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Posts Tagged ‘Join Moms Clean Air Force’

xposted at Moms Clean AirForce

When I hear someone say, yeah, the kid wheezes a little but he’s ok; sometimes she can’t catch her breath, but she’ll be fine; when someone tries to minimize the harm that asthma can cause – it irks me.  It REALLY irks me.

When I hear a power plant try to minimize the harm that their emissions do; when they dismiss various scientists, including those that conducted a study that scientifically estimates “the contribution of environmental pollutants to the incidence, prevalence, mortality, and costs of pediatric disease in American children. [They] examined four categories of illness: lead poisoning, asthma, cancer, and neurobehavioral disorders. “ [1]  What they found was alarming, “ Total annual costs are estimated to be $54.9 billion (range $48.8-64.8 billion): $43.4 billion for lead poisoning, $2.0 billion for asthma, $0.3 billion for childhood cancer, and $9.2 billion for neurobehavioral disorders.”

That’s all numbers, all money…  the true cost  – Children.  The children who are unable to run and play, who take medications to be able to breathe, to be able to function normally in a regular school day.  The true cost was discussed on the recent Mom’s Clean Air Force call about asthma in Latino kids,  when we heard the heartbreaking story of a young girl who died as a result of an asthma attack.  One of the topics we talked about was how schools deal with kids who need to carry their inhalers, and I was heartened to hear that in every State it is now law that children over a certain age must carry and self administer their inhalers.  Here is a link to the CDC’s page on Asthma in Schools, that has links to each State’s rules (some require letters from doctors and/or parents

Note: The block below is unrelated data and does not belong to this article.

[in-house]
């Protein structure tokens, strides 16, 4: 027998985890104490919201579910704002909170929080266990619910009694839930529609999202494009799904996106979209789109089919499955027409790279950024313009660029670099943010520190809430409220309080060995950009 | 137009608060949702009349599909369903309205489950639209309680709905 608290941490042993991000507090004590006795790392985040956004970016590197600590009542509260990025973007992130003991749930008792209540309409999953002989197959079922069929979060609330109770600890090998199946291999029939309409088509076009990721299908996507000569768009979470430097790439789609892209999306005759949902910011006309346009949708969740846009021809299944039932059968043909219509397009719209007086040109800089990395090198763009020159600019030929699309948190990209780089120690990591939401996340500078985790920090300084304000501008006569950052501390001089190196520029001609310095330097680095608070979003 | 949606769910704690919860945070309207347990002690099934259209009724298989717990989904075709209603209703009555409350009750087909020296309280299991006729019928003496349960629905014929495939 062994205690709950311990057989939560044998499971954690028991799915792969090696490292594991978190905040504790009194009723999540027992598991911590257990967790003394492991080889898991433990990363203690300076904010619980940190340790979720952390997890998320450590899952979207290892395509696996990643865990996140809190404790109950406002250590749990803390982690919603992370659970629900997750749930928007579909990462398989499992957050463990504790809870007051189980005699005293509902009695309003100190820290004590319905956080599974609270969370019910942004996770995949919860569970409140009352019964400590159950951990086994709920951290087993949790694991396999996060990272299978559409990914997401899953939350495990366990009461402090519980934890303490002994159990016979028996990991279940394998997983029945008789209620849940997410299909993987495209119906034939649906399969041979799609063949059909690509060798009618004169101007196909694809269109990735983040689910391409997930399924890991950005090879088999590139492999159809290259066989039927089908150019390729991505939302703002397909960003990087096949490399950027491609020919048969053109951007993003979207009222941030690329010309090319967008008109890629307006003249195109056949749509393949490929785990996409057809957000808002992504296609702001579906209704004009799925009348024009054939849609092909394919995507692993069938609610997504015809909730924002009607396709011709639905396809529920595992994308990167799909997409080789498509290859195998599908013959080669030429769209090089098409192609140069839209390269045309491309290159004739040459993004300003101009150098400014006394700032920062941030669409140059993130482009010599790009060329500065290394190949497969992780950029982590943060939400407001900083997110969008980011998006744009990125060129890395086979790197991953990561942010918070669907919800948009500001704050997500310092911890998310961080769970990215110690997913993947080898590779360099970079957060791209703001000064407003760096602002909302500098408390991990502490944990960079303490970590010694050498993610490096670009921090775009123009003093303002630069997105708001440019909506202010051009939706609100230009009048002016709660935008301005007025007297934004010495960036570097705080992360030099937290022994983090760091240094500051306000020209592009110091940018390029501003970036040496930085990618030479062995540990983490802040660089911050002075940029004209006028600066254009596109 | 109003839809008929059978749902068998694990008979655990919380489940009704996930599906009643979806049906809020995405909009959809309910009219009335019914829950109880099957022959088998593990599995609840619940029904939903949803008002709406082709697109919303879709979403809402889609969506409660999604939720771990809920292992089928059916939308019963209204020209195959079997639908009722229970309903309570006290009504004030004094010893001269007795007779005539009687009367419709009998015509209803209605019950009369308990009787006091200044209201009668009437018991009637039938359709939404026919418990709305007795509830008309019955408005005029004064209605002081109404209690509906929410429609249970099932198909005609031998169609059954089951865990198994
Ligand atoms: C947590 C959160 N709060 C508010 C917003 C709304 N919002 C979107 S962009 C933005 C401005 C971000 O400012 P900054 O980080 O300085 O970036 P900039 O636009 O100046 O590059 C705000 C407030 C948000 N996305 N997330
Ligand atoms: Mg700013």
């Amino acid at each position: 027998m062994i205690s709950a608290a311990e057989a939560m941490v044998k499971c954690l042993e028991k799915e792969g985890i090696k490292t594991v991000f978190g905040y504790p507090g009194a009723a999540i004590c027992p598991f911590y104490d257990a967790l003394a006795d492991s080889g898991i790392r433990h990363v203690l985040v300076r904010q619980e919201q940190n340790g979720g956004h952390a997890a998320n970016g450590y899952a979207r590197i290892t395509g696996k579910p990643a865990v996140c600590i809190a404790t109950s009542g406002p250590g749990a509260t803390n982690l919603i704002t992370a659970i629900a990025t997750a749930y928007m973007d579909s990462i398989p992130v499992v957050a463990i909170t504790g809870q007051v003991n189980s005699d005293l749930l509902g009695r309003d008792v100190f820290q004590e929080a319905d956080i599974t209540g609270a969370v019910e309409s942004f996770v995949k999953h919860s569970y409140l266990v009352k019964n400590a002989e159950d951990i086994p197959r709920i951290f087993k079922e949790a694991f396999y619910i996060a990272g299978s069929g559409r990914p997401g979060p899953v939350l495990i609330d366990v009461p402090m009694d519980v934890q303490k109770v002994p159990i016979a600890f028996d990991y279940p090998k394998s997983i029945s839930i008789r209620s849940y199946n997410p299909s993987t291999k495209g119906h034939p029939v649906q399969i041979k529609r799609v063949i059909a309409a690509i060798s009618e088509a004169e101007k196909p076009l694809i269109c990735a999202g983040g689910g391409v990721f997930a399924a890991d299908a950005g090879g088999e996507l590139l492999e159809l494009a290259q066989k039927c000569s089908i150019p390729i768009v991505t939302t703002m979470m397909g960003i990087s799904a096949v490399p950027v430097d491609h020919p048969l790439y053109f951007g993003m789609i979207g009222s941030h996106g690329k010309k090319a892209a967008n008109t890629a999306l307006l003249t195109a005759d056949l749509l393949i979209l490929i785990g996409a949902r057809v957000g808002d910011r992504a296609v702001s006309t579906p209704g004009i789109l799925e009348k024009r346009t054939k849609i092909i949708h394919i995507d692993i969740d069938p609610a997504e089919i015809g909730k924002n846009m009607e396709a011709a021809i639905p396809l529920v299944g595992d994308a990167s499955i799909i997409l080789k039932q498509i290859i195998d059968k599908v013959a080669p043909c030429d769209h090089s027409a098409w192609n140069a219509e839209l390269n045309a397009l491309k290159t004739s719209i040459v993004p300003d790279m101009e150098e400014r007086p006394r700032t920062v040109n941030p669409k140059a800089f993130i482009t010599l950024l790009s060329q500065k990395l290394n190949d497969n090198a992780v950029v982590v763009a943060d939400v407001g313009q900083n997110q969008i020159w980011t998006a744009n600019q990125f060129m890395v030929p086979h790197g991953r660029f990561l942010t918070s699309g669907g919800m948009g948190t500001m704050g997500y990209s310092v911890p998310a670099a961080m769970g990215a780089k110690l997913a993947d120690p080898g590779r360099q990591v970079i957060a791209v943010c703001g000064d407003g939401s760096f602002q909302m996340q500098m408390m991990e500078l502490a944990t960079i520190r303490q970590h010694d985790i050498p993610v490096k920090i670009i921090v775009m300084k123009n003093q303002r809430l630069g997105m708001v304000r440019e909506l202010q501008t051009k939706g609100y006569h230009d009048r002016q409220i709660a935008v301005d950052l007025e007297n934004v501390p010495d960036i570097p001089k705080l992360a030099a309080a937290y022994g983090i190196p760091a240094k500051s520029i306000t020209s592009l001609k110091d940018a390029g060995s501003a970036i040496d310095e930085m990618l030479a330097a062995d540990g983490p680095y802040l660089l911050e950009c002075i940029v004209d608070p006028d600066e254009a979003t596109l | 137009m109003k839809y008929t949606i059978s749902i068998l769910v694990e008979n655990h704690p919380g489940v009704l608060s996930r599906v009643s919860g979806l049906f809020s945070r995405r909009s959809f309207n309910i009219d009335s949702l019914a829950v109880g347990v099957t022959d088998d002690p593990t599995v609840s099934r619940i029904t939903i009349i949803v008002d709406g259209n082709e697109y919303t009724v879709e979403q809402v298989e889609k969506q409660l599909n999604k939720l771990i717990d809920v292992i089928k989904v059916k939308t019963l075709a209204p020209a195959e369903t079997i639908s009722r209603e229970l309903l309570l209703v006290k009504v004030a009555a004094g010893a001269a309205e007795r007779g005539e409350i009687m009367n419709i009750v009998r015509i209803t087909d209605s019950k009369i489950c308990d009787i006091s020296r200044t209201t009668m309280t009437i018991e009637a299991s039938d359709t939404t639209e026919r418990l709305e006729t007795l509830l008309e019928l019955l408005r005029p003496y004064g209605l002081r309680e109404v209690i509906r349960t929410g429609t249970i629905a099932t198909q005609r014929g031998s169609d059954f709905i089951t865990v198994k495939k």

For my Military Readers – do you know what the rules are in DoDD schools?

The American Lung Association has a program – the “Asthma-Friendly Schools Initiative” that you can use with your community and school, to work together to make schools more welcoming to children that suffer from asthma.

For those of us who don’t have kids with asthma, why should we worry?  There are so many other things for us to worry about with our kids (or in my case, my grandchild).. school bullying, or grades, or how awful the school lunch is, or how well she’s getting along in school…. Why? Well, if we are going to be crass about this, if the almighty dollar is what it takes for some to get involved or make a change – ok, here’s a few money reasons.

Because every kid with asthma, is an adult with asthma who will need medical care.  Because the majority of kids with asthma, are children in poverty, who need medical care that is subsidized in some way.  Because those kids with asthma have parents who need to leave their jobs to take them to the doctor, to care for them when they have an attack; to stay home with them.

I’d prefer to believe that most of us want to cut down on the incidence of asthma in kids, because we don’t want to see a child struggling to breathe, we don’t want to see a child relegated to the sidelines because they had an attack.  That’s what my friend Bette calls the Pollyanna in me..

Knowing that the more polluted our air is, the harder it is for kids to breathe; and knowing that some companies put their profits ahead of these kids – is absolutely infuriating!  So what do we do about it?  We make sure the EPA isn’t gutted of its ability to  safeguard the air we breathe.